In addition, my shifting was based entirely on the batter’s handedness. An enterprising team could do better calculations around individualized spray charts and could tailor their strategy to how that night’s starting pitcher might pitch to each hitter. Maybe they wouldn’t want to betray any of that information, except for the fact that “Our scouting report tells us that you are left-handed.”

But there’s another force at work here. In United States culture, it’s not nice to look like you’re trying too hard, especially for such a small reward and when you look weird doing it. As the infield shift has become more and more popular, I find it interesting to hear some of the reactions from teams that don’t shift. Usually, they have moralistic underpinnings. We’re gentlemen here. We don’t shift. We could, but that’s for the riff-raff to do. Brian McCann would totally shoot this down. Still, they’re leaving runs on the table. I have to wonder at what price come pride and tradition.

So, should the left fielder and right fielder changes places as the batter changes hands? Yes. They should, under ideal circumstances. The payoff would be a couple of runs per year and this would not solve all the world’s problems, but it would make teams a little better. And probably get them laughed at a little.

Russell A. Carleton is an author of Baseball Prospectus. 
Click here to see Russell's other articles. You can contact Russell by clicking here

Related Content:  Defense,  Sabermetrics,  Outfield,  Shifting,  Fielding,  Ineffiencies

38 comments have been left for this article. (Click to hide comments)

BP Comment Quick Links

Matthew Trueblood

Russell, thanks for digging into this, deeper and better than I could. I'm glad I'm not crazy; maybe just slightly obsessive. A lot of the little questions that made up the larger inquiry get answered here.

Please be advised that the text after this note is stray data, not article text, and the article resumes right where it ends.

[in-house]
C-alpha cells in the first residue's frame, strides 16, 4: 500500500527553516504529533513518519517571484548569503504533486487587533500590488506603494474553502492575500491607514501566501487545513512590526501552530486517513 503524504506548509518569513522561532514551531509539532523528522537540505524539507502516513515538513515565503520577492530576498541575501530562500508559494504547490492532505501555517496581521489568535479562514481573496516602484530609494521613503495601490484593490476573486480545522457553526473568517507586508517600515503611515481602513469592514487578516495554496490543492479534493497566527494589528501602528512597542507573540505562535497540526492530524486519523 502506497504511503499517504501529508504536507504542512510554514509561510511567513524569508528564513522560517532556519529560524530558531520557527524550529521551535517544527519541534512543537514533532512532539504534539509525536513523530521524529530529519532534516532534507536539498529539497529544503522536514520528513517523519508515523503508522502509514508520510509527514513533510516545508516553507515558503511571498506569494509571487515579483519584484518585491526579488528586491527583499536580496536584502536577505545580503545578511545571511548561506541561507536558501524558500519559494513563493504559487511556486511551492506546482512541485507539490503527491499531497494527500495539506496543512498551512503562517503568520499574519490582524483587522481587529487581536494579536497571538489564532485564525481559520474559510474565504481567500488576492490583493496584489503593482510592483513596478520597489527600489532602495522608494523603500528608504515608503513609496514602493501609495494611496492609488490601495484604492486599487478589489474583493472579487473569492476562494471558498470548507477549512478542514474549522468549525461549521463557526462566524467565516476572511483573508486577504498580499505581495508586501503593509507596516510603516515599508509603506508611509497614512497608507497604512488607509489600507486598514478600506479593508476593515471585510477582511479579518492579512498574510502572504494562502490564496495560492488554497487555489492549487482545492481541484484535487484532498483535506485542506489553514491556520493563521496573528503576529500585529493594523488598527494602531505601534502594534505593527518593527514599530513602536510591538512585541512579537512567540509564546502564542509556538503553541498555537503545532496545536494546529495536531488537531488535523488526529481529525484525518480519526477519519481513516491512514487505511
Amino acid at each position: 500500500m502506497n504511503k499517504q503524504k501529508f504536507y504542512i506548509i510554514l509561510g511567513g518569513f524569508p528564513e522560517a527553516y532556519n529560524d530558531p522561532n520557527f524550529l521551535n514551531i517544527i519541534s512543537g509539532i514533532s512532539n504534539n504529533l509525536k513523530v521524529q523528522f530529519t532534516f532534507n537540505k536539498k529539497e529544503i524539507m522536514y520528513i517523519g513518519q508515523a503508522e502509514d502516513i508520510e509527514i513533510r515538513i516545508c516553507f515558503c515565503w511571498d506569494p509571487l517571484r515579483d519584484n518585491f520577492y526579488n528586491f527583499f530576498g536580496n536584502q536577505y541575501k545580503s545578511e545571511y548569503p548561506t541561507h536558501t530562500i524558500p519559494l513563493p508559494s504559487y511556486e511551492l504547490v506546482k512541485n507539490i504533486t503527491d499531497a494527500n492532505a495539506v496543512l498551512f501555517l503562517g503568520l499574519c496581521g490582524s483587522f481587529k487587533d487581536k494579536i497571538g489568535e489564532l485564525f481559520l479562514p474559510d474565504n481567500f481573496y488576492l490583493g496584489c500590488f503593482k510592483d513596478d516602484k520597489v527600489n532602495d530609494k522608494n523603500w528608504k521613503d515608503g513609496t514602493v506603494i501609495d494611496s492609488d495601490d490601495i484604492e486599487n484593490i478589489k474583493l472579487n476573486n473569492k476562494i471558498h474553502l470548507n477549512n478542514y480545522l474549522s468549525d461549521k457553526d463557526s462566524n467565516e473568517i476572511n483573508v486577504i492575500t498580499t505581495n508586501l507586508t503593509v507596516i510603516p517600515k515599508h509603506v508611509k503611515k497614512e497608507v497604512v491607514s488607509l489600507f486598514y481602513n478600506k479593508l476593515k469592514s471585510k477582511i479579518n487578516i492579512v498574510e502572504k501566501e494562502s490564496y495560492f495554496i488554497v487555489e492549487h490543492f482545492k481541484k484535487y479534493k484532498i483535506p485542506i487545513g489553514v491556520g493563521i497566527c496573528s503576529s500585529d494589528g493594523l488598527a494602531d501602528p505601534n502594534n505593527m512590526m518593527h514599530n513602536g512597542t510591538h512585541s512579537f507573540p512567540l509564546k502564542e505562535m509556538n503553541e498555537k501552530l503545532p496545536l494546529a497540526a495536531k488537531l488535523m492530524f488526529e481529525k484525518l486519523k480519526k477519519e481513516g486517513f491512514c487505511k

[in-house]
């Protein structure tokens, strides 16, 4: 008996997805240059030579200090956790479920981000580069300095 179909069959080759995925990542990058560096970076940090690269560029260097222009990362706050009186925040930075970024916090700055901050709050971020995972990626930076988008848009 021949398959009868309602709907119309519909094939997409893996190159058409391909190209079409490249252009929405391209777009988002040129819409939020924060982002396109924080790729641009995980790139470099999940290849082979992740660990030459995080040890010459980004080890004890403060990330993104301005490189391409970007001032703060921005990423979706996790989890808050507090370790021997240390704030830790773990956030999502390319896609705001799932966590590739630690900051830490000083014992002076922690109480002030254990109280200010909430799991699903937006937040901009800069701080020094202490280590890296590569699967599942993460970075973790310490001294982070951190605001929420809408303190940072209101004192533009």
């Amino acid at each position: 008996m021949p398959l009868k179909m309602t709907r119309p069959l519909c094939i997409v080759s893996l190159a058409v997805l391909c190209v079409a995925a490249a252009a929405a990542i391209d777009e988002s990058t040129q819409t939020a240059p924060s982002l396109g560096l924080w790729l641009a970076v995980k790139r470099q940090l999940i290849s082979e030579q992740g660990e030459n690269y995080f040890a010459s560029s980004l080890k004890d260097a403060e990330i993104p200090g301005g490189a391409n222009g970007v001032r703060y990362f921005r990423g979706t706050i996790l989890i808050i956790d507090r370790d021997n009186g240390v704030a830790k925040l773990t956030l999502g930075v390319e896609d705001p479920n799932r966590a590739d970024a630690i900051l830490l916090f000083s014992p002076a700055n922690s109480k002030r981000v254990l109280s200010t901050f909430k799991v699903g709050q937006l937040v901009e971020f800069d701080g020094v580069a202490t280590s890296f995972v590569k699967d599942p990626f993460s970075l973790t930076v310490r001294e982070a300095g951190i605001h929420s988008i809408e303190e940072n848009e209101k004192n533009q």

Do you think there would also be a structural/flexibility advantage to thei strategy? I imagine that, if a team did decide to do this, they might be slightly more willing to add that corner OF bat that comes with a lousy glove. I'm sure a certain level of imbalance would destroy the advantage, but some imbalance would be better under those circumstances. Right now, I sense that most teams treat the spots as having all but identical defensive requirements, other than the caveat about right-field arms.

Sam mentioned, during the discussion on the podcast, having a sort of super fielder, an Andrelton Simmons-type defensive demigod whose job is to drift around the diamond to whatever spot is most likely to see the next action. Surely a team that tried that (doubtful, but it'd be neat) would be better able to field an excellent offense, because they could hide that extra troglodytic power hitter on the diamond. Maybe this strategy would allow a bit more of that too?

Nov 25, 2013 05:59 AM
rating: 3
 
delatopia

I wouldn't show up my poor fielding outfielder for a mere half dozen runs, or half a win, a season.

Nov 25, 2013 06:49 AM
rating: 3